• Decisions, Decisions, Decisions: Reading Tractate Horayot of the Babylonian Talmud (Hamilton Books, 2013).
  • Daily Reflections on Idolatry: Reading Tractate Avodah Zarah of the Babylonian Talmud (Hamilton Books, 2012).

Edited volumes:

  • Time and Language: New Sinology and Chinese History (University of Hawai‘i Press, 2023). Co-editor with Ori Sela and Zvi Ben-dor Benite.
  • Sino-Japanese Reflections: Literary and Cultural Interactions between China and Japan in Early Modernity (De Gruyter, 2022). Co-editor with Matthew Fraleigh.
  • Voices from the Chinese Century: Public Intellectual Debate from Contemporary China (Columbia University Press, 2019). Co-editor with Timothy Cheek and David Ownby.
  • The Role of Japan in Modern Chinese Art (University of California Press, 2012). Editor.
  • Czernowitz at 100: The First Yiddish Language Conference in Historical Perspective (Rowman & Littlefield, Lexington Books, 2010). Co-editor with Kalman Weiser.
  • Writing Histories in Japan: Texts and Their Transformations from Ancient Times through the Meiji Era (International Research Center for Japanese Studies, 2007). Co-editor with James Baxter.
  • Crossing the Yellow Sea: Sino-Japanese Cultural Contacts, 1600-1950 (EastBridge, 2007). Editor.
  • Traditions of East Asian Travel (Berghahn Books, 2006). Editor.
  • The Teleology of the Modern Nation-State: Japan and China (University of Pennsylvania Press, 2004). Editor.
  • The Role of Japan in Liang Qichao's Introduction of Modern Western Civilization to China (Institute of East Asian Studies, University of California, Berkeley, 2004). Editor.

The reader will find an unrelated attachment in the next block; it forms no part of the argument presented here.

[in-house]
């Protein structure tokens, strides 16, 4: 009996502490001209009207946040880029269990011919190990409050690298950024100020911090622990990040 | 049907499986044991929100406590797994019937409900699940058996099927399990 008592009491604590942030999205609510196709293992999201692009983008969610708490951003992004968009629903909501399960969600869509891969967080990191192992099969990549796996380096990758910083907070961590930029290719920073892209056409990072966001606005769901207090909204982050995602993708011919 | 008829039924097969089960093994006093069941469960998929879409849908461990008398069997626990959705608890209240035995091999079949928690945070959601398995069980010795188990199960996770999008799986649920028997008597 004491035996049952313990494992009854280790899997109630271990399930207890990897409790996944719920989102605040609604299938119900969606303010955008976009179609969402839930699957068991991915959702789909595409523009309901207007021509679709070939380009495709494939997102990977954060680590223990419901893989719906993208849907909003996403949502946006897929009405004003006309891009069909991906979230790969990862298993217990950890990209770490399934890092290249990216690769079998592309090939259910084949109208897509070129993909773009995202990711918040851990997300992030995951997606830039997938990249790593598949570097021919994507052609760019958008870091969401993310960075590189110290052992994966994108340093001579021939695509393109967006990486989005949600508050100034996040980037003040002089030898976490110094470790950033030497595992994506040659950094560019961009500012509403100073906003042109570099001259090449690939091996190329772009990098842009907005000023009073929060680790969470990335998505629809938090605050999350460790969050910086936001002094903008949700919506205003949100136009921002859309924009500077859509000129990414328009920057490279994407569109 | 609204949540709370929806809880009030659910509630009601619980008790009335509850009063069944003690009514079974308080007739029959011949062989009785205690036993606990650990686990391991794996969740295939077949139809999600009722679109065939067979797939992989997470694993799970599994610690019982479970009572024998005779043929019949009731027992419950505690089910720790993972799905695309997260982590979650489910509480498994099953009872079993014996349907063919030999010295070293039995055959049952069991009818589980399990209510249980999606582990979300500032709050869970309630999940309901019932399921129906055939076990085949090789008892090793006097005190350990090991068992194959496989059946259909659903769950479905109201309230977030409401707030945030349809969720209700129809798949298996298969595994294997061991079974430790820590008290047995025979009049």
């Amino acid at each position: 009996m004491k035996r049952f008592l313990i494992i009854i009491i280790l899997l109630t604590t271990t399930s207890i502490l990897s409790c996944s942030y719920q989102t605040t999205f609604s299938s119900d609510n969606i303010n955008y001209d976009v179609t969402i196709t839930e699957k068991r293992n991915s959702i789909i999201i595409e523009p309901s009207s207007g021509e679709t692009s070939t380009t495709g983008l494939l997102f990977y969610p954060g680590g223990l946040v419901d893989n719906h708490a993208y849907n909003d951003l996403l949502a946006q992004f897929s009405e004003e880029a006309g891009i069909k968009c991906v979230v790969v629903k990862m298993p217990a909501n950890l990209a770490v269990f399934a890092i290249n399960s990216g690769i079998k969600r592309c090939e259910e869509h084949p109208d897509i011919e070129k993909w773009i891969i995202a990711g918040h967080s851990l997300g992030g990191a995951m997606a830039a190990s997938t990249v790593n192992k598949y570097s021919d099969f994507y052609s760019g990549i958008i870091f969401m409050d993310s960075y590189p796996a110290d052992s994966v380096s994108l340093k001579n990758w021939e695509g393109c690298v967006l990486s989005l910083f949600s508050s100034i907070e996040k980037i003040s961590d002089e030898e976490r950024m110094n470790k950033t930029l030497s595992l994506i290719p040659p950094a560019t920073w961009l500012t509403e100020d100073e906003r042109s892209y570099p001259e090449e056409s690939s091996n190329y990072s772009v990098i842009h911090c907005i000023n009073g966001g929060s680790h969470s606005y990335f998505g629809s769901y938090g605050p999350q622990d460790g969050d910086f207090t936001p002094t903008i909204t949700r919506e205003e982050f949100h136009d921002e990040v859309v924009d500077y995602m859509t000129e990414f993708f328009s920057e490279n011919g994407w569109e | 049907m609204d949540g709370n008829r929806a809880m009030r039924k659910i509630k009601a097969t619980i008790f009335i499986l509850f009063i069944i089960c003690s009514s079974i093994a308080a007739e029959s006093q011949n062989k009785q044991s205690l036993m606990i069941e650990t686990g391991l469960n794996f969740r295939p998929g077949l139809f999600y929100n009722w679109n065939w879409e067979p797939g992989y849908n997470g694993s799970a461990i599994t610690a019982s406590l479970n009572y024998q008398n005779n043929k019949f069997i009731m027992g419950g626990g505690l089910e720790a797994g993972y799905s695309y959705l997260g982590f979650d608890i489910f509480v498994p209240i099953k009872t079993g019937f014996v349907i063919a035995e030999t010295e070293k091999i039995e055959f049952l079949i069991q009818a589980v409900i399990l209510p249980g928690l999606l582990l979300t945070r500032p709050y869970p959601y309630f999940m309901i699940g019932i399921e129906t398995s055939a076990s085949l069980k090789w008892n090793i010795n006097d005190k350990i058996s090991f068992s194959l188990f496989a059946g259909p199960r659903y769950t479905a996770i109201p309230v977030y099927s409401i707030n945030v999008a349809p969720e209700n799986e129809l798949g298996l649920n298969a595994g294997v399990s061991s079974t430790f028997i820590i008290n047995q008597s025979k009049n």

• Late Qing China and Meiji Japan: Political and Cultural Aspects of Their Interactions (EastBridge, 2004). Editor.
  • Historiography and Japanese Consciousness of Values and Norms (International Research Center for Japanese Studies, 2002). Co-editor with James Baxter.
  • Sagacious Monks and Bloodthirsty Warriors: Chinese Views of Japan in the Ming-Qing Period (EastBridge, 2002). Editor.
  • Encyclopedia of World History (Houghton Mifflin, 2001). Associate editor.
  • The Nanjing Massacre in History and Historiography (University of California Press, 2000). Japanese translation: Okada Ryōnosuke 岡田良之助, Rekishi no naka no Nankin dai gyakusatsu 歴史のなかの南京大虐殺 (Kashiwa shobō, 2000). Editor.
  • Imagining the People: Chinese Intellectuals and the Concept of Citizenship, 1890-1920 (M. E. Sharpe, 1997). Co-editor with Peter Zarrow.
  • Japanese Travelogues of China in the 1920s: The Accounts of Akutagawa Ryūnosuke and Tanizaki Jun'ichirō (M. E. Sharpe, 1997). Editor.
  • Meeting of Minds: Intellectual and Religious Interaction in East Asian Traditions of Thought (Columbia University Press, 1997). Co-editor with Irene Bloom.
  • Chinese Women in a Century of Revolution, 1850–1950, by Ono Kazuko (Stanford University Press, 1989). Editor/translator.